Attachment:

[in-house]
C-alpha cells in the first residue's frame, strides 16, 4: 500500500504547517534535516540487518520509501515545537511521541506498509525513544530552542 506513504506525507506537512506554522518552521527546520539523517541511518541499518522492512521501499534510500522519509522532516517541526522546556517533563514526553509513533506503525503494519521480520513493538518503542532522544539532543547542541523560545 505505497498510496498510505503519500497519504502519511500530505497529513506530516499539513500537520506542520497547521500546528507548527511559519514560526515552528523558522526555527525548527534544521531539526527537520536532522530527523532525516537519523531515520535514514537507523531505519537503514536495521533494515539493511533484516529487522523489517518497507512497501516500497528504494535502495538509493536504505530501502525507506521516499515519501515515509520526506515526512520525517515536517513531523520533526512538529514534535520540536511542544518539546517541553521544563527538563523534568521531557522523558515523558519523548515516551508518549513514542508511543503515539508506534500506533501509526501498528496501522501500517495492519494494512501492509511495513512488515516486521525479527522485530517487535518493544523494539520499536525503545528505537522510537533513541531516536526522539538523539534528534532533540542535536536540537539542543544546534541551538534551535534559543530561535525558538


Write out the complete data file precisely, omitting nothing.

[in-house]
C-alpha cells in the first residue's frame, strides 16, 4: 500500500504547517534535516540487518520509501515545537511521541506498509525513544530552542 506513504506525507506537512506554522518552521527546520539523517541511518541499518522492512521501499534510500522519509522532516517541526522546556517533563514526553509513533506503525503494519521480520513493538518503542532522544539532543547542541523560545 505505497498510496498510505503519500497519504502519511500530505497529513506530516499539513500537520506542520497547521500546528507548527511559519514560526515552528523558522526555527525548527534544521531539526527537520536532522530527523532525516537519523531515520535514514537507523531505519537503514536495521533494515539493511533484516529487522523489517518497507512497501516500497528504494535502495538509493536504505530501502525507506521516499515519501515515509520526506515526512520525517515536517513531523520533526512538529514534535520540536511542544518539546517541553521544563527538563523534568521531557522523558515523558519523548515516551508518549513514542508511543503515539508506534500506533501509526501498528496501522501500517495492519494494512501492509511495513512488515516486521525479527522485530517487535518493544523494539520499536525503545528505537522510537533513541531516536526522539538523539534528534532533540542535536536540537539542543544546534541551538534551535534559543530561535525558538